And thwart, and run across, and mix their way. 
The cormorants the watery deeps forsake, 
And soaring herns avoid the plashy lake ; 
While waddling on the margin of the main, 
The crow bewets her, and prevents * the rain. 
[The Pilot is addressing Caesar, who wants to cross the 
Adriatic Gulf to Brundusium.J 
Lucan's " Pharsalia," V., Rowe's Translation. 



* = Goes before (old English). 



i66 



Weather Lore. 



Winds. 

Clouds, 

barometer. 

Soot. 

Spiders. 

Sunset. 

Moon. 

Rainbow. 
Walls, 
ditches. 
Pimpernel, 
Chairs. 
Joints. 

Ducks, pea- 
cocks, hills. 

Swine. 

Flies. 

Swallow. 

Cricket. 

Cat 

Fishes. 

Glow- 
worms. 

Toad. 
Dust. 
Frog. 

Air. 

Blackbird. 

Dog. 

Rooks. 



The hollow winds begin to blow, 

The clouds look black, the glass is low, 

The soot falls down, the spaniels sleep, 
And spiders from their cobwebs creep. 
Last night the sun went pale to bed, 
The moon in haloes hid her head, 
The boding shepherd heaves a sigh, 
For, see ! a rainbow spans the sky ; 

The walls are damp, the ditches smell, 

Closed is the pink-eyed pimpernel ; 
Hark how the chairs and tables crack ! 
Old Betty's joints are on the rack ; 
Loud quack the ducks, the peacocks cry, 
The distant hills are looking nigh ; 
How restless are the snorting swine ! 
The busy flies disturb the kine ; 
Low o'er the grass the swallow wings ; 
The cricket, too, how sharp he sings ! 
Puss on the hearth, with velvet paws, 
Sits wipinglo'er her whiskered jaws ; 
Through the clear stream the fishes rise, 
And nimbly catch the incautious flies ; 
The glow-worms, numerous and bright, 
Illumed the dewy dell last night ; 
At dusk the squalid toad was seen 
Hopping and crawling o'er the green ; 
The whirling dust the wind obeys, 
And in the rapid eddy plays ; 
The frog has changed his yellow vest, 
And in a russet coat is dressed; 
Though June, the air is cold and still, 
The merry blackbird's voice is shrill ; 
My dog, so altered in his taste, 
Quits mutton bones on grass to feast ;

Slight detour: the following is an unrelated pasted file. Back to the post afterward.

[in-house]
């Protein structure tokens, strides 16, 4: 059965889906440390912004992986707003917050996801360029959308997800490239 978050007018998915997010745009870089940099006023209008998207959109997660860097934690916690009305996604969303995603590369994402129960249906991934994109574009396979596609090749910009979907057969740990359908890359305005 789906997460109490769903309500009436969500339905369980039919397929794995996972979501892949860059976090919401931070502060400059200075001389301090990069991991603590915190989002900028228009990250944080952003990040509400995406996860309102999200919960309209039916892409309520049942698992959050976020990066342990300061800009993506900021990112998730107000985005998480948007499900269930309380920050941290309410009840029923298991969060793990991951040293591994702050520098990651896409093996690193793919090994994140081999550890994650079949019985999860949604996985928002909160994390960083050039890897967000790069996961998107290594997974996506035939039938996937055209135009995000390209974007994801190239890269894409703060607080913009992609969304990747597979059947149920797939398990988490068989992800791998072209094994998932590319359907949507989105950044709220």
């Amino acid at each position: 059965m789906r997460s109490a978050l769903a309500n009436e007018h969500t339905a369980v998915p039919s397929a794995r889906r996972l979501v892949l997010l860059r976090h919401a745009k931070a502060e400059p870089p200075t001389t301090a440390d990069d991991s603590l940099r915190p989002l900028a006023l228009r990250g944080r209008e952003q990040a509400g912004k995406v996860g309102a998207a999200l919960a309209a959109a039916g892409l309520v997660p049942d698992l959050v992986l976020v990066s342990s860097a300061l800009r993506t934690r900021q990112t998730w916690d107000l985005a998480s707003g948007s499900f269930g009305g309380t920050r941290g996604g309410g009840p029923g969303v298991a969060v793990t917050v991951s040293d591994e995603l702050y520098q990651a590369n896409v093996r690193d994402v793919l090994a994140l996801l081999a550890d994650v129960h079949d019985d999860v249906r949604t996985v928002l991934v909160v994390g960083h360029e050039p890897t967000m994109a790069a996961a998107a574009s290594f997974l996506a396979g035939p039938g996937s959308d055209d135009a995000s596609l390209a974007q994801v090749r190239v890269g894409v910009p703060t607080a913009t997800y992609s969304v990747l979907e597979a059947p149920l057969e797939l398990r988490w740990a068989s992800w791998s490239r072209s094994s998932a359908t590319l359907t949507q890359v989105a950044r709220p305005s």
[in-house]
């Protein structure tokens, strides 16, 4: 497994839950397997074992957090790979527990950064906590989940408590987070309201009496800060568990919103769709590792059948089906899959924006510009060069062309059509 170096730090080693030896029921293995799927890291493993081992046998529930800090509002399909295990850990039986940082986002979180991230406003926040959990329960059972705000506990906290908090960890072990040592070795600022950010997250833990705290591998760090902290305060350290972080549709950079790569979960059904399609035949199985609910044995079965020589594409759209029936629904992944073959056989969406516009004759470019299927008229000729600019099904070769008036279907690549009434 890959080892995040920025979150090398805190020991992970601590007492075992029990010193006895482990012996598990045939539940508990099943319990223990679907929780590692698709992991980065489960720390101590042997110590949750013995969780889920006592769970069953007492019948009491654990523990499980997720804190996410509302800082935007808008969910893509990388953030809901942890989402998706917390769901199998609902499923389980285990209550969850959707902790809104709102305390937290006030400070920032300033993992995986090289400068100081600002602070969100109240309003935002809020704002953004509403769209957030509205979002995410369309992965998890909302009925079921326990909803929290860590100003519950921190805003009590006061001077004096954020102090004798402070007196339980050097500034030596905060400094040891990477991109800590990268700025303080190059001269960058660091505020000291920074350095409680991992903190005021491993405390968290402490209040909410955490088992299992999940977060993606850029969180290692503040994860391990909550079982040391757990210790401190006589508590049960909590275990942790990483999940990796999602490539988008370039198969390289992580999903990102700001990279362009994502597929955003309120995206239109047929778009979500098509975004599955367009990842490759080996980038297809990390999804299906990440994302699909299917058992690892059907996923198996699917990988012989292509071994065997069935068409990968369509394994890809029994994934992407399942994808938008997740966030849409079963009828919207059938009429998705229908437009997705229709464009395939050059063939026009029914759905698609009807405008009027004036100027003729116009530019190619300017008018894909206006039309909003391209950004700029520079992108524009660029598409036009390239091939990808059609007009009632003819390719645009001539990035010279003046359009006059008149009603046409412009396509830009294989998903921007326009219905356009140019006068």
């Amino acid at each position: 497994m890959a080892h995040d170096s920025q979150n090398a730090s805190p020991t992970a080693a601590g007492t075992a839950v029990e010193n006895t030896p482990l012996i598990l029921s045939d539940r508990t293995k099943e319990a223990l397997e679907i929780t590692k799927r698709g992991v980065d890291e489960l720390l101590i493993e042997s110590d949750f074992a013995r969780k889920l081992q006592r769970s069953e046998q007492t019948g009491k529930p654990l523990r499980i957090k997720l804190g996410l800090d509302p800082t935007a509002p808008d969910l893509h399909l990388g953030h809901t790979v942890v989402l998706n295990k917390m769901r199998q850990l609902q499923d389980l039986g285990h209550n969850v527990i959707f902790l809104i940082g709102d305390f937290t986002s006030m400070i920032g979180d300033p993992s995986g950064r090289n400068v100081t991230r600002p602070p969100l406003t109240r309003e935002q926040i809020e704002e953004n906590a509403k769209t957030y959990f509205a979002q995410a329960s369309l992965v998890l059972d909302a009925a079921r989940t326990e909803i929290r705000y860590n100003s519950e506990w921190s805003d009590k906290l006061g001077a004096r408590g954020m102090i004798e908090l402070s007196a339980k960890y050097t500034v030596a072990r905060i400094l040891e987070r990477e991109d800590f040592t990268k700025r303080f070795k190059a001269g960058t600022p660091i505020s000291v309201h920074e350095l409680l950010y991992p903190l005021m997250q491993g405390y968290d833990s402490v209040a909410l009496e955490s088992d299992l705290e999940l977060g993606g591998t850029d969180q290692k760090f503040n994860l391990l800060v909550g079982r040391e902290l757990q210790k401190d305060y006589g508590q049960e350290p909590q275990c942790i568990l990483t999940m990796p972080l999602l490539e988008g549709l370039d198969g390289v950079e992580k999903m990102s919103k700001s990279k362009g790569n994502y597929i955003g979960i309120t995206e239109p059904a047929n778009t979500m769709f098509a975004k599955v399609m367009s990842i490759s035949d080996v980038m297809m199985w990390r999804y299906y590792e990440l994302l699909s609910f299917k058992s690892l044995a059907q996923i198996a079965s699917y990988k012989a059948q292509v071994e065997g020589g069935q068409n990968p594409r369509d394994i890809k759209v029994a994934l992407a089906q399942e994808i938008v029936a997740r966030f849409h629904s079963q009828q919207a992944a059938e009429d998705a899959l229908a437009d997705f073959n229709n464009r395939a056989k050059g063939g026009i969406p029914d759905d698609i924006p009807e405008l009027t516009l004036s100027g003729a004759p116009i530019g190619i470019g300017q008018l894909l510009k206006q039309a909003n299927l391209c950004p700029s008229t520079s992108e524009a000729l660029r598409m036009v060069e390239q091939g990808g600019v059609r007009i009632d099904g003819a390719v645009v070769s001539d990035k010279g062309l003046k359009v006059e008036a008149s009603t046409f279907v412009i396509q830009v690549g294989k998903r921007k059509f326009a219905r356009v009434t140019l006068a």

And see yon rooks, how odd their flight ! 
They imitate the gliding kite, 
And seem precipitate to fall, 
As if they felt the piercing ball. 
'Twill surely rain, — I see with sorrow 
Our jaunt must be put off to-morrow. 

Dr. E. Darwin ; also attributed to Dr. Jenner. 



[Wind.] 

Sea. 

Leaves. 



For ere the rising winds begin to roar, 

The working seas advance to wash the shore, 

Soft whispers run along the leafy woods, 



Various. 



167 



And mountains whistle to the murmuring floods. Mountains. 

Even then the doubtful billows scarce abstain Waves. 

From the tossed vessel on the troubled main ; 

When crying cormorants forsake the sea. Cormorants. 

And, stretching to the covert, wing their way ; 

When sportful coots run skimming o'er the strand ; Coots. 

When watchful herons leave their watery stand, Herons. 

And, mounting upward with erected flight, 

Gain on the skies, and soar above the sight : 

And oft, before tempestuous winds arise, 

The seeming stars fall headlong from the skies, Meteors. 

And, shooting through the darkness, gild the night 

With sweeping glories and long trails of light ; 

And chaff with eddy winds is whirled around, Chaff. 

And dancing leaves are lifted from the ground ; Leaves. 

And floating feathers on the waters play : Feathers. 

But when the winged thunder takes his way Thunder. 

From the cold north, and east and west engage, Winds. 

And at their frontiers meet with equal rage, 

The clouds are crushed ; a glut of gathered rain Clouds. 

The hollow ditches fills, and floats the plain ; 

And sailors furl their dropping sheets amain. 

Wet weather seldom hurts the most unwise ; [Rain.] 

So plain the signs, such prophets are the skies. 

The wary crane foresees it first, and sails Crane. 

Above the storm, and leaves the lowly vales ; 

The cow looks up, and from afar can find Cow. 

The change of heaven, and snuffs it in the wind ; 

The swallow skims the river's watery face ; Swallow. 

The frogs renew the croaks of their loquacious race ; Frogs. 

The careful ant her secret cell forsakes, Ants. 

And drags her eggs along the narrow tracks ; 

At either bourn the rainbow drinks the flood ; Rainbow. 

Huge flocks of rising rooks forsake their food, Rooks. 

And, crying, seek the shelter of the wood. 

Besides the several sorts of watery fowls Waterfowl. 

That swim the seas or haunt the standing pools, 

The swans that sail along the silvery flood, Swans. 

And dive with stretching necks to search their food, 

Then lave their backs with sprinkling dews in vain, 

And stem the stream to meet the promised rain, 

The crow with clam'rous cries the shower demands, Crow. 

And single stalks along the desert sands. 

The nightly virgin, while her wheel she plies, 

Foresees the storm impending in the skies, 

When sparkling lamps their splutt'ring light advance, Lamps. 

And in the sockets oily bubbles dance. 



1 68 



Weather Lore. 



[Fine 
Weather.] 

Stars. 
Moon. 
Gossamer. 
Kingfishers. 

Swine. 

Mist. 

Owls. 

Hawk and 
lark. 



Ravens. 



Birds, cows, 
and lambs. 



Then after showers 'tis easy to descry 

Returning suns and a serener sky. 

The stars shine smarter ; and the moon adorns,